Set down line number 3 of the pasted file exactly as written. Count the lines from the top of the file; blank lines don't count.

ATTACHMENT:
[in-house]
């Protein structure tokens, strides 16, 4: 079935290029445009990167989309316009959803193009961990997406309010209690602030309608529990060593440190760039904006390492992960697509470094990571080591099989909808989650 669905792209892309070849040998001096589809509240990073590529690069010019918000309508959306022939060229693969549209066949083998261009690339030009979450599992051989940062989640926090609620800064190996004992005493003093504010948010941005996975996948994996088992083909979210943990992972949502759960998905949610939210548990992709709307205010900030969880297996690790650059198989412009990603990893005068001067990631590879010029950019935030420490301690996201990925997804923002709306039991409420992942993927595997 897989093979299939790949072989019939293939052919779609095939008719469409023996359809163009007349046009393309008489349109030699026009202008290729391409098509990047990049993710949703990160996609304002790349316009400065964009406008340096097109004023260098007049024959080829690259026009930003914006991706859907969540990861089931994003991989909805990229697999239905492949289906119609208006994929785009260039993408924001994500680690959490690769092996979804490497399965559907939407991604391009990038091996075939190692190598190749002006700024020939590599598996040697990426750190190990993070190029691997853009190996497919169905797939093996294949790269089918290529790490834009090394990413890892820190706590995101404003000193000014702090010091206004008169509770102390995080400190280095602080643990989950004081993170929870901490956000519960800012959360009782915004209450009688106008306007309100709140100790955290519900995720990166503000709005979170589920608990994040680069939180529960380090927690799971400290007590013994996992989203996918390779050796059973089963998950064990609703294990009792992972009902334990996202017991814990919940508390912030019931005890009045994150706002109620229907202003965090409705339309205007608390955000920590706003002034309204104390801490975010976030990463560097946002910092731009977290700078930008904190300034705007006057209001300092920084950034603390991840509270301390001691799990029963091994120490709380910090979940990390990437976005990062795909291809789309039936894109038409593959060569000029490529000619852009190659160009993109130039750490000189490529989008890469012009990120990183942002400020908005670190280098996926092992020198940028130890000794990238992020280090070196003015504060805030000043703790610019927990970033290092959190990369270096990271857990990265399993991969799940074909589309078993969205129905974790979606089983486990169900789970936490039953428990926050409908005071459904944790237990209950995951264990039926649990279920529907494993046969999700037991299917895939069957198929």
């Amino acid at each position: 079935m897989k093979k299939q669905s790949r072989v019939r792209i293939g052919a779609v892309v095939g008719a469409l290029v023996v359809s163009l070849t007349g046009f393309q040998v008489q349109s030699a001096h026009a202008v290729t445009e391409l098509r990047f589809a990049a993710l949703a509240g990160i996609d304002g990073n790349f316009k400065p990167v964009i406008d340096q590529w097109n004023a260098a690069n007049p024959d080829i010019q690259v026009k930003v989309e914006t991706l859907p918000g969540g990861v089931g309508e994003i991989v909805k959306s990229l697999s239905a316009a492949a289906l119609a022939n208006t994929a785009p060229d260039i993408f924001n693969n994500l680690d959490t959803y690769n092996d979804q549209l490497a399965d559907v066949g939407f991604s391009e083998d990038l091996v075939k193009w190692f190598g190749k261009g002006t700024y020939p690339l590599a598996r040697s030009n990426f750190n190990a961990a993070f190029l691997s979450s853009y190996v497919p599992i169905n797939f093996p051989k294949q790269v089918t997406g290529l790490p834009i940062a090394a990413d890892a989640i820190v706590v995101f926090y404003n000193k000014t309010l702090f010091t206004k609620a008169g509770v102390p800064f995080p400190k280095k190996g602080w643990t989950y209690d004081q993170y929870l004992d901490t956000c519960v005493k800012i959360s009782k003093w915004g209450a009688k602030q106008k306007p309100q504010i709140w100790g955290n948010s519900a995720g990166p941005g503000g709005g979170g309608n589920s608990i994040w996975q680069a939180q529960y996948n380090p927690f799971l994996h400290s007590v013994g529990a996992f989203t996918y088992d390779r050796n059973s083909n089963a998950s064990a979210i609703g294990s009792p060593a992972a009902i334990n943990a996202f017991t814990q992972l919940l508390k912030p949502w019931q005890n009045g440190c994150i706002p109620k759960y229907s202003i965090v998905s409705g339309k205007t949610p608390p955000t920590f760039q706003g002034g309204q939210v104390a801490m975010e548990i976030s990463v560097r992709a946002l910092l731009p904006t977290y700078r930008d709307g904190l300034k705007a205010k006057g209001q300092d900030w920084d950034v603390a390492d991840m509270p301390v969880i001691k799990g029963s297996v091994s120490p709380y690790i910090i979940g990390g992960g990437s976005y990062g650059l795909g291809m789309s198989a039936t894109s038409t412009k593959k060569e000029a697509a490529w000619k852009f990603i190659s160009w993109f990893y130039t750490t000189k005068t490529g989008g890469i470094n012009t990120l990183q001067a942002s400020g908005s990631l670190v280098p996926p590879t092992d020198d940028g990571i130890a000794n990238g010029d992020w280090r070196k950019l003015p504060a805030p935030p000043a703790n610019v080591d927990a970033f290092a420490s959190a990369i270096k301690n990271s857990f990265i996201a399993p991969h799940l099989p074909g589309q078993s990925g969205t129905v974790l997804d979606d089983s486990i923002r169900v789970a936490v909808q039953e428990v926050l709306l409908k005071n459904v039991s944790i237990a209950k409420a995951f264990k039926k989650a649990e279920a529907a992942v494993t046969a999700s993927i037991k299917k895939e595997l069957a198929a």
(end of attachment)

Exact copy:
């Amino acid at each position: 079935m897989k093979k299939q669905s790949r072989v019939r792209i293939g052919a779609v892309v095939g008719a469409l290029v023996v359809s163009l070849t007349g046009f393309q040998v008489q349109s030699a001096h026009a202008v290729t445009e391409l098509r990047f589809a990049a993710l949703a509240g990160i996609d304002g990073n790349f316009k400065p990167v964009i406008d340096q590529w097109n004023a260098a690069n007049p024959d080829i010019q690259v026009k930003v989309e914006t991706l859907p918000g969540g990861v089931g309508e994003i991989v909805k959306s990229l697999s239905a316009a492949a289906l119609a022939n208006t994929a785009p060229d260039i993408f924001n693969n994500l680690d959490t959803y690769n092996d979804q549209l490497a399965d559907v066949g939407f991604s391009e083998d990038l091996v075939k193009w190692f190598g190749k261009g002006t700024y020939p690339l590599a598996r040697s030009n990426f750190n190990a961990a993070f190029l691997s979450s853009y190996v497919p599992i169905n797939f093996p051989k294949q790269v089918t997406g290529l790490p834009i940062a090394a990413d890892a989640i820190v706590v995101f926090y404003n000193k000014t309010l702090f010091t206004k609620a008169g509770v102390p800064f995080p400190k280095k190996g602080w643990t989950y209690d004081q993170y929870l004992d901490t956000c519960v005493k800012i959360s009782k003093w915004g209450a009688k602030q106008k306007p309100q504010i709140w100790g955290n948010s519900a995720g990166p941005g503000g709005g979170g309608n589920s608990i994040w996975q680069a939180q529960y996948n380090p927690f799971l994996h400290s007590v013994g529990a996992f989203t996918y088992d390779r050796n059973s083909n089963a998950s064990a979210i609703g294990s009792p060593a992972a009902i334990n943990a996202f017991t814990q992972l919940l508390k912030p949502w019931q005890n009045g440190c994150i706002p109620k759960y229907s202003i965090v998905s409705g339309k205007t949610p608390p955000t920590f760039q706003g002034g309204q939210v104390a801490m975010e548990i976030s990463v560097r992709a946002l910092l731009p904006t977290y700078r930008d709307g904190l300034k705007a205010k006057g209001q300092d900030w920084d950034v603390a390492d991840m509270p301390v969880i001691k799990g029963s297996v091994s120490p709380y690790i910090i979940g990390g992960g990437s976005y990062g650059l795909g291809m789309s198989a039936t894109s038409t412009k593959k060569e000029a697509a490529w000619k852009f990603i190659s160009w993109f990893y130039t750490t000189k005068t490529g989008g890469i470094n012009t990120l990183q001067a942002s400020g908005s990631l670190v280098p996926p590879t092992d020198d940028g990571i130890a000794n990238g010029d992020w280090r070196k950019l003015p504060a805030p935030p000043a703790n610019v080591d927990a970033f290092a420490s959190a990369i270096k301690n990271s857990f990265i996201a399993p991969h799940l099989p074909g589309q078993s990925g969205t129905v974790l997804d979606d089983s486990i923002r169900v789970a936490v909808q039953e428990v926050l709306l409908k005071n459904v039991s944790i237990a209950k409420a995951f264990k039926k989650a649990e279920a529907a992942v494993t046969a999700s993927i037991k299917k895939e595997l069957a198929a």